Monkey Bay



Monkey Bay
Viking Penguin, 1989

Marilla Pratt, living in an isolated Maine town, fell in love with a wanderer named Tucker Burchard, but married instead a safe man who loved her and gave her a daughter, Hannah. Then, nineteen years after he left, Tucker returns to court Marilla once more, and she simply, abruptly moves with him to a desolate house on Monkey Bay, abandoning Hannah to nocturnal visits from her father. Now Hannah, beautiful at twenty-three, has moved in with her mother and Tucker on Monkey Bay with a dream of her own to fulfill—a dark one of revenge. Monkey Bay is a stark, beautiful novel about people who lead inescapable lives, tortured by the ties that bind them; yet they endure, capable of the most transforming love.

Praise and Reviews

Set in a coastal Maine town, Ford’s engaging, bittersweet novel keeps the reader vacillating between hope and dread… Captured in spare, ringingly authentic dialogue and leavened with ironic humor, Ford’s close-up on quietly desperate lives, like Walker Evans’s famous photos, is beautiful and disturbing.
Publishers Weekly

The author of such spare, bright, quizzically humored novels as The Playhouse (1980) and Ivory Bright (1986) offers her fourth tale about gawky-passioned women and similarly destiny-embedded men. Here, Ford moves all the dogged dither of coping and pairing from the seedy old suburbs of Boston to the steely authority of up-Maine seasons—and the salt-air deliquescence of a tiny Maine town…. A sad, wise comedy—with dazzling recognitions of place, people, and backwater ethos.
Kirkus Reviews (starred review)

In a brief introductory note to Monkey Bay Elaine Ford writes that the novel “is about the experience of living, rather than the experience of living in Maine.” It’s a point that’s well taken. For while Ms. Ford’s fourth novel is accurate about a thousand details of life on the northern coast of New England, there’s absolutely nothing regional, in a limiting sense, about her story… A realistic, often unexpectedly funny and invariably well-written novel. In its unsparing but sympathetic treatment of its characters and locale, Elaine Ford’s book reminds me of Andrew Wyeth’s stark paintings, which use the terrain of northern New England to explore a much larger emotional landscape.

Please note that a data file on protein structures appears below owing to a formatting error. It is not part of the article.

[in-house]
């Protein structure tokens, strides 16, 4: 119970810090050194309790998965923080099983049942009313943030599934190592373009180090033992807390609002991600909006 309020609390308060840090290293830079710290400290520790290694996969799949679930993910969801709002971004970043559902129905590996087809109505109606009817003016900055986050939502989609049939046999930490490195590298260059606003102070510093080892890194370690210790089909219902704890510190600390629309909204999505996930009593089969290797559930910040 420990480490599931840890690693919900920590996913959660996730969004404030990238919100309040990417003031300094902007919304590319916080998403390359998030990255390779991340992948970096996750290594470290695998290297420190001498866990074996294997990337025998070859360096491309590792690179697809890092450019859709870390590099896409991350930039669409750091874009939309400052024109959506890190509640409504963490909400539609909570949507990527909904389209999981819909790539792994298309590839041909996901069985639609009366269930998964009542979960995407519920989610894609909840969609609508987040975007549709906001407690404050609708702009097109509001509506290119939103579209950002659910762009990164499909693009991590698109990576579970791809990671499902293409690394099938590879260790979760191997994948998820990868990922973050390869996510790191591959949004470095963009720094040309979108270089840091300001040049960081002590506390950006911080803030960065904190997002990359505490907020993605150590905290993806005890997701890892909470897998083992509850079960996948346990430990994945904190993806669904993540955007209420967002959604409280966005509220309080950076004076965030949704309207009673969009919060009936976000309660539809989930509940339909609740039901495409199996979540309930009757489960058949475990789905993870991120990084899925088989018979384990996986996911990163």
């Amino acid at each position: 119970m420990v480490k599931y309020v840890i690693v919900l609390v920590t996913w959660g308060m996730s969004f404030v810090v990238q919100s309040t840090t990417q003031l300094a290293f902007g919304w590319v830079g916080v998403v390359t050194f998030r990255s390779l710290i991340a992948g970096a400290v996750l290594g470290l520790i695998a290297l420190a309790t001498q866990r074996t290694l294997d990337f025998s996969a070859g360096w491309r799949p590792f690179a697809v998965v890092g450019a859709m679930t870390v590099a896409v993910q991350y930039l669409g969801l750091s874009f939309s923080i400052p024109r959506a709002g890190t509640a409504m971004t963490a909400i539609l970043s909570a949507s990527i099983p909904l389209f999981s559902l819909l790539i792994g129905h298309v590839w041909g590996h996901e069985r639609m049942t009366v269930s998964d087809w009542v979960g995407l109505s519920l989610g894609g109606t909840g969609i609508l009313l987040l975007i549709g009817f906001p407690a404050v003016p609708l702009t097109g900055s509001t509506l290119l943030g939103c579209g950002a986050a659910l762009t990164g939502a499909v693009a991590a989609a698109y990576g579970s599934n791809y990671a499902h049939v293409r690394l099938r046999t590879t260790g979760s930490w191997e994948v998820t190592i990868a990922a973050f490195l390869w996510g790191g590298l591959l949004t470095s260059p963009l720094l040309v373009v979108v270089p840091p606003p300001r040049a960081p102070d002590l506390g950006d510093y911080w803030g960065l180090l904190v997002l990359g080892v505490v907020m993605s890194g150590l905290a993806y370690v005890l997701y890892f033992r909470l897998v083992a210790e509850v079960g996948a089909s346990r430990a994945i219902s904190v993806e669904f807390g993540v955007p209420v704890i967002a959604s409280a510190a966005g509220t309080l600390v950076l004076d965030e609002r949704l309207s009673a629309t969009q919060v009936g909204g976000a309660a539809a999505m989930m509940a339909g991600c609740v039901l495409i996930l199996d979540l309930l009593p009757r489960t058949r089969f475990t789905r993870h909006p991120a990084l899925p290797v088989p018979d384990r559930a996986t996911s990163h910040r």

New York Times

Although set in Maine, Elaine Ford’s fourth novel isn’t a simple retelling of what it’s like to grow up in an isolated coastal town. Free from the anecdotal humor often associated with Maine, hers is a complex novel about growing up, love, marriage, incest, anger and despair. It tells the story of one family’s desperate struggle to survive, to love and accept one another… The beauty of Ford’s prose and the power of her imagery make Monkey Bay a joy to read and a book to savor long after you turn its final pages.
Boston Herald

Ford is not a native Maine writer… but she has put her time teaching writing at the University of Maine to good use. She has a wonderful ear and eye—capturing the vernacular of the state’s working class and the rhythms of life so close to the sea… But a greater achievement is the skill with which Ford enriches the daily drudgery of her people, raising them out of their circumstances so that we can embrace them. Small things count with her, and as a result we care about these small lives… The result is a tightly interwoven tale that starts out hooking her characters together and winds up drawing us in as well with homely truths about the human condition.
Philadelphia Inquirer

Elaine Ford’s fourth novel is about legacy, revenge, and isolation, but mostly it’s about love—love as redemption and love’s regenerative and destructive powers. Monkey Bay is funny, moving and beautifully written.
San Francisco Chronicle

Monkey Bay, Elaine Ford’s fourth novel, is about divorce, family alienation, disengaged lives and wounds so deep they don’t leave scars on the surface. It’s a quiet, dignified book full of traces of humor and sadness that, like bits of tattered cloth, somehow bind themselves into a coherent, touching whole… Monkey Bay is a testament to Ms. Ford’s descriptive, painterly writing.
Atlanta Journal-Constitution

Ford has employed a fluid structure in which the past and present exist simultaneously. Her method of narration further contributes to the sense of observing this family’s pain from a remote point. As the novel progresses, the characters become more and more identified with the harsh, craggy landscape in which they live; and, viewed like a wild coastline from afar, they achieve an elemental and awesome power… Monkey Bay traces the evolving and revolving cycles of family ties and all they offer, from oppression to redemption… This is a disturbing tale, told with integrity. And, though the characters of Monkey Bay may not prosper, they do endure.
Washington Post Book World